January 21, 2019

Duckworth Commemorates Martin Luther King Day in Rockford

Senator joins Rockford Ministers Fellowship Community Celebration


[ROCKFORD, IL] — U.S. Senator Tammy Duckworth (D-IL) joined U.S. Representative Cheri Bustos (D-IL-17), Rockford Mayor Tom McNamara, Pastor Joseph Dixon and hundreds of community members today at the Rockford Ministers Fellowship Community Celebration. During the celebration, Duckworth spoke in honor the memory and legacy of Martin Luther King, Jr., and highlighted the importance of following King’s calls for service and compassion in working toward justice. Photos from the event are available here.

Duckworth’s remarks as prepared are below.

Hello everyone! Thank you to Pastor Dixon, Congresswoman Bustos, Mayor McNamara and this whole community for welcoming me this morning.

On a hot summer day in 1966, Martin Luther King, Jr. looked out onto the crowd at Soldier Field and called our state to action:

“[We’ve] come here today to remind Chicago”—and all of Illinois—“of the fierce urgency of now… [For] now is the time to make real the promises of democracy... Now is the time to let justice roll down like waters and righteousness like a mighty stream.”

Even as the temperature swelled to 98 degrees, the crowd swelled to thousands. They withstood the heat to hear his words…

Then marched by his side the two miles to City Hall, unwavering in their belief that the freedoms they were fighting for were worth every bead of sweat that rolled down their foreheads… were worth even the threat of violence that loomed over every step of that 10,000-foot march.

Here in Illinois, and when crisscrossing the nation, Dr. King asked us to imagine a better, fairer tomorrow.

He talked about justice, and of the great big power of even the smallest acts of kindness.

He spread the message that if America was to become that more perfect Union our founders dreamed of, it would need to value compassion over might—a desire to be good over a need to be great.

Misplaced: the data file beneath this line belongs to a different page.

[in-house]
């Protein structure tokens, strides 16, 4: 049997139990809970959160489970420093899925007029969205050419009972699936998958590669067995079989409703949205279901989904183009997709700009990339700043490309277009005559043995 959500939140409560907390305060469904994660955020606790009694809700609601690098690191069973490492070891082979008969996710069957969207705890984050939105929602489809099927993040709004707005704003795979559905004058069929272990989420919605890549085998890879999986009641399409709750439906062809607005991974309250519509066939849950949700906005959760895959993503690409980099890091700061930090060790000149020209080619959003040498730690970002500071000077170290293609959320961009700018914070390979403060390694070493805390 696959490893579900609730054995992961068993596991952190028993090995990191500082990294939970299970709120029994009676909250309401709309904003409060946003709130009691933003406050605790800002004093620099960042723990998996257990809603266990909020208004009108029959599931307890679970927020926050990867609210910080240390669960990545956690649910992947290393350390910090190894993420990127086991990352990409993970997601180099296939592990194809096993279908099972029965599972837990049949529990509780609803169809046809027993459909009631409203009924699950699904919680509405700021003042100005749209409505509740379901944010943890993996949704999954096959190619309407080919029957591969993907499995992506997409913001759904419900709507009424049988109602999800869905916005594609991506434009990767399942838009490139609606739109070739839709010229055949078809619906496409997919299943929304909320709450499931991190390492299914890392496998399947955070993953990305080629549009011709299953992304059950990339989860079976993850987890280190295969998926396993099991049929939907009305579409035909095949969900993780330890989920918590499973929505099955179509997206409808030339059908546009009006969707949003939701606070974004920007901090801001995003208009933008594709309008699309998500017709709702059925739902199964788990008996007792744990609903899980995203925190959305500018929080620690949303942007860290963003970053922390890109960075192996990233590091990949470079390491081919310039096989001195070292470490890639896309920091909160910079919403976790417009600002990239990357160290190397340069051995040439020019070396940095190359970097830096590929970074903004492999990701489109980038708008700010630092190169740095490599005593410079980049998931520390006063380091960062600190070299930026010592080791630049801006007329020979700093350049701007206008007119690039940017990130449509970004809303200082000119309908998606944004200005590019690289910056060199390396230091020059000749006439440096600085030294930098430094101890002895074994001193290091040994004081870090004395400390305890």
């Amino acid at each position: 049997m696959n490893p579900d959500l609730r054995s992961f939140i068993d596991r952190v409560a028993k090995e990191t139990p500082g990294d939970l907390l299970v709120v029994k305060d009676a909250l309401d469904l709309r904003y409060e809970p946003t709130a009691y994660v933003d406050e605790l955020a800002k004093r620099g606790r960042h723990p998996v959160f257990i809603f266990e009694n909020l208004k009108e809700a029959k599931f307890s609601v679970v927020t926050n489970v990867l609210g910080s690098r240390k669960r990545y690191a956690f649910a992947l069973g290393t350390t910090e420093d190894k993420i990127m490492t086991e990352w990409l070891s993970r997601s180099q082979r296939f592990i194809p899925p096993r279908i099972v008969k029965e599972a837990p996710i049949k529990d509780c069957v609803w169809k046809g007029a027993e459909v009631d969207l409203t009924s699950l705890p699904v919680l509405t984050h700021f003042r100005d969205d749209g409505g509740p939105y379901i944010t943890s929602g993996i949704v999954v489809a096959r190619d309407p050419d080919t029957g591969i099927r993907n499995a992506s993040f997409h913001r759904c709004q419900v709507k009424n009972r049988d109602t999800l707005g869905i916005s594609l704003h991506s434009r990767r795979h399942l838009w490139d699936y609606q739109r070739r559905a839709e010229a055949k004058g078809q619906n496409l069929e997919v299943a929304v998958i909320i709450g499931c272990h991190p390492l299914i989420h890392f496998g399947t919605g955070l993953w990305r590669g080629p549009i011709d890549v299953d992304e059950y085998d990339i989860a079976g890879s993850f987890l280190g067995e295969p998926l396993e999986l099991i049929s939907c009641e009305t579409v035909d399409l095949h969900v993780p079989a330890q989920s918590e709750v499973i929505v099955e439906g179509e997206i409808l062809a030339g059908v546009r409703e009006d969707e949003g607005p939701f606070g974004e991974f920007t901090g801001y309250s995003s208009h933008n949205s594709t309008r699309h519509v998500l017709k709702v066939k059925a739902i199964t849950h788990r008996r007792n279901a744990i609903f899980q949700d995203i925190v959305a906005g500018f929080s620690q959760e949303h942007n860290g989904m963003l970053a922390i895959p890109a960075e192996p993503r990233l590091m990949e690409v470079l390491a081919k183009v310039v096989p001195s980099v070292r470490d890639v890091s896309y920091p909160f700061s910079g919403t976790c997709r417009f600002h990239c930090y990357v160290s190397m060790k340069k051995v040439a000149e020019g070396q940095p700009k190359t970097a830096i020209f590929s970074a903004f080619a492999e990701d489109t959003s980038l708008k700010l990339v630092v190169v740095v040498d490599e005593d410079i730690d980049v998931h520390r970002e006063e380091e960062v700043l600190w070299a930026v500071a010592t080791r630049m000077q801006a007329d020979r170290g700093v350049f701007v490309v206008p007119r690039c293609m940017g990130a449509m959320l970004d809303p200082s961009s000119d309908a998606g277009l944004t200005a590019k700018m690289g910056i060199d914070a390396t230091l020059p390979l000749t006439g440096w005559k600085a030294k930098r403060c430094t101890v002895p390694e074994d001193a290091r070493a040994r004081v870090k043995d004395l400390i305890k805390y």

And finally, he spoke of the importance of serving others.

His words ring just as true 50 years later, no matter if that service takes the form of marching for civil rights in the South or serving lunch to the homeless here in Rockford… wearing our country’s uniform overseas or picking up a hammer to rebuild a tornado-ravaged home down in Taylorsville.

Today, in an era when appeals to tribalism seem to be growing louder by the hour, it’s on each of us to re-pledge ourselves to Dr. King’s vision.

To reject the calls to divide us, recommitting ourselves, instead, to bringing about his greatest hope: a world where no walls separate us from one another, but where we will all sit down together at that “table of brotherhood” he dreamed of.

Dr. Martin Luther King, Jr. died for his convictions, and for his compassion. So now it’s on us to “make real those promises of democracy” he spoke of five decades ago.

United. As one. Tied together in what he called that day a “single garment of destiny”—bonded by a desire not just to do well for ourselves, but to do good in service of each other.

Thank you again for having me here this morning.